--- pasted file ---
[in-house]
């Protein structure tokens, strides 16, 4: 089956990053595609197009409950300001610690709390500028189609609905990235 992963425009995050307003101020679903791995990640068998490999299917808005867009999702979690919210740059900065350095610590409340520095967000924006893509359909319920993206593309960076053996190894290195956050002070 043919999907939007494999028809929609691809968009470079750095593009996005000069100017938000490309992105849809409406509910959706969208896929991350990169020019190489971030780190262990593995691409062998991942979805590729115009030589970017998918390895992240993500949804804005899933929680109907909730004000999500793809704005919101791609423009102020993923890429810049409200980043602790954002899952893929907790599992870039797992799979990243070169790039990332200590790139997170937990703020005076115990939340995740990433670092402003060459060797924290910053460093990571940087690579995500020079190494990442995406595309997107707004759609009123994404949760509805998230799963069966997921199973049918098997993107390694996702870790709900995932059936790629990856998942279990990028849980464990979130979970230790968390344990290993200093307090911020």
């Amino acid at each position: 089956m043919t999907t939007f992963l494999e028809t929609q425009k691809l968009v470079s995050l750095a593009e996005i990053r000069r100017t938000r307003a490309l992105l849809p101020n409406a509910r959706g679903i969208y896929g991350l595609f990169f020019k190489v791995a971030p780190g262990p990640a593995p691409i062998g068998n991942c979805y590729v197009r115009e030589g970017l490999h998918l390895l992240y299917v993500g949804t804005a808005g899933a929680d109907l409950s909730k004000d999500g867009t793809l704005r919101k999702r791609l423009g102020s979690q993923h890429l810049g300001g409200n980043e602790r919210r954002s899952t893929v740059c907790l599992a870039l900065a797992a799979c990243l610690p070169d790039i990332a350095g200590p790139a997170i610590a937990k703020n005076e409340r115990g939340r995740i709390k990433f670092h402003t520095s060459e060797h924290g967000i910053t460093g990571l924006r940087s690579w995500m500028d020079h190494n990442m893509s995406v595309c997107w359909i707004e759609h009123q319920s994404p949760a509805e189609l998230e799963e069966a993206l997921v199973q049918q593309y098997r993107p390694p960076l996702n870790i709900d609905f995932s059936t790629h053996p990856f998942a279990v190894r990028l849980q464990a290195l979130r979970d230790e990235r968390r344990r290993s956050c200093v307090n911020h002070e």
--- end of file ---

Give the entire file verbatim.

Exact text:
[in-house]
């Protein structure tokens, strides 16, 4: 089956990053595609197009409950300001610690709390500028189609609905990235 992963425009995050307003101020679903791995990640068998490999299917808005867009999702979690919210740059900065350095610590409340520095967000924006893509359909319920993206593309960076053996190894290195956050002070 043919999907939007494999028809929609691809968009470079750095593009996005000069100017938000490309992105849809409406509910959706969208896929991350990169020019190489971030780190262990593995691409062998991942979805590729115009030589970017998918390895992240993500949804804005899933929680109907909730004000999500793809704005919101791609423009102020993923890429810049409200980043602790954002899952893929907790599992870039797992799979990243070169790039990332200590790139997170937990703020005076115990939340995740990433670092402003060459060797924290910053460093990571940087690579995500020079190494990442995406595309997107707004759609009123994404949760509805998230799963069966997921199973049918098997993107390694996702870790709900995932059936790629990856998942279990990028849980464990979130979970230790968390344990290993200093307090911020």
């Amino acid at each position: 089956m043919t999907t939007f992963l494999e028809t929609q425009k691809l968009v470079s995050l750095a593009e996005i990053r000069r100017t938000r307003a490309l992105l849809p101020n409406a509910r959706g679903i969208y896929g991350l595609f990169f020019k190489v791995a971030p780190g262990p990640a593995p691409i062998g068998n991942c979805y590729v197009r115009e030589g970017l490999h998918l390895l992240y299917v993500g949804t804005a808005g899933a929680d109907l409950s909730k004000d999500g867009t793809l704005r919101k999702r791609l423009g102020s979690q993923h890429l810049g300001g409200n980043e602790r919210r954002s899952t893929v740059c907790l599992a870039l900065a797992a799979c990243l610690p070169d790039i990332a350095g200590p790139a997170i610590a937990k703020n005076e409340r115990g939340r995740i709390k990433f670092h402003t520095s060459e060797h924290g967000i910053t460093g990571l924006r940087s690579w995500m500028d020079h190494n990442m893509s995406v595309c997107w359909i707004e759609h009123q319920s994404p949760a509805e189609l998230e799963e069966a993206l997921v199973q049918q593309y098997r993107p390694p960076l996702n870790i709900d609905f995932s059936t790629h053996p990856f998942a279990v190894r990028l849980q464990a290195l979130r979970d230790e990235r968390r344990r290993s956050c200093v307090n911020h002070e």